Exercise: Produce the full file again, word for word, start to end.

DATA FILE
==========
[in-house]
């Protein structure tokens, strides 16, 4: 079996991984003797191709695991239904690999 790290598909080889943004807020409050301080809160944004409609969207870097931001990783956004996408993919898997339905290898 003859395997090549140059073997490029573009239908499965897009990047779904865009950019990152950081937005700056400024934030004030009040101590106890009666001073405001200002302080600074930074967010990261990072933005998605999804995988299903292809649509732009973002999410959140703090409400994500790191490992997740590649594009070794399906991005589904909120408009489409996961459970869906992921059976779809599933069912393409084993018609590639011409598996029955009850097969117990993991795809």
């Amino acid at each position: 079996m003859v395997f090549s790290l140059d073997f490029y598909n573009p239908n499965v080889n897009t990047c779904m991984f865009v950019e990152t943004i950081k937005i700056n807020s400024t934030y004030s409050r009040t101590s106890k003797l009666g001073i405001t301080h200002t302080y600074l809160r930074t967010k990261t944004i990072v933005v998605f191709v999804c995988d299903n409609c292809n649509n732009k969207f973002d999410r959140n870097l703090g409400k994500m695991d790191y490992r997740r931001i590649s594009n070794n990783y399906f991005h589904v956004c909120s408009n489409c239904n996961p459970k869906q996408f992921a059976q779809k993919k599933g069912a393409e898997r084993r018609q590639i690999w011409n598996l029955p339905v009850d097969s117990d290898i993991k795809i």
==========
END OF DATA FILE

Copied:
[in-house]
């Protein structure tokens, strides 16, 4: 079996991984003797191709695991239904690999 790290598909080889943004807020409050301080809160944004409609969207870097931001990783956004996408993919898997339905290898 003859395997090549140059073997490029573009239908499965897009990047779904865009950019990152950081937005700056400024934030004030009040101590106890009666001073405001200002302080600074930074967010990261990072933005998605999804995988299903292809649509732009973002999410959140703090409400994500790191490992997740590649594009070794399906991005589904909120408009489409996961459970869906992921059976779809599933069912393409084993018609590639011409598996029955009850097969117990993991795809």
């Amino acid at each position: 079996m003859v395997f090549s790290l140059d073997f490029y598909n573009p239908n499965v080889n897009t990047c779904m991984f865009v950019e990152t943004i950081k937005i700056n807020s400024t934030y004030s409050r009040t101590s106890k003797l009666g001073i405001t301080h200002t302080y600074l809160r930074t967010k990261t944004i990072v933005v998605f191709v999804c995988d299903n409609c292809n649509n732009k969207f973002d999410r959140n870097l703090g409400k994500m695991d790191y490992r997740r931001i590649s594009n070794n990783y399906f991005h589904v956004c909120s408009n489409c239904n996961p459970k869906q996408f992921a059976q779809k993919k599933g069912a393409e898997r084993r018609q590639i690999w011409n598996l029955p339905v009850d097969s117990d290898i993991k795809i």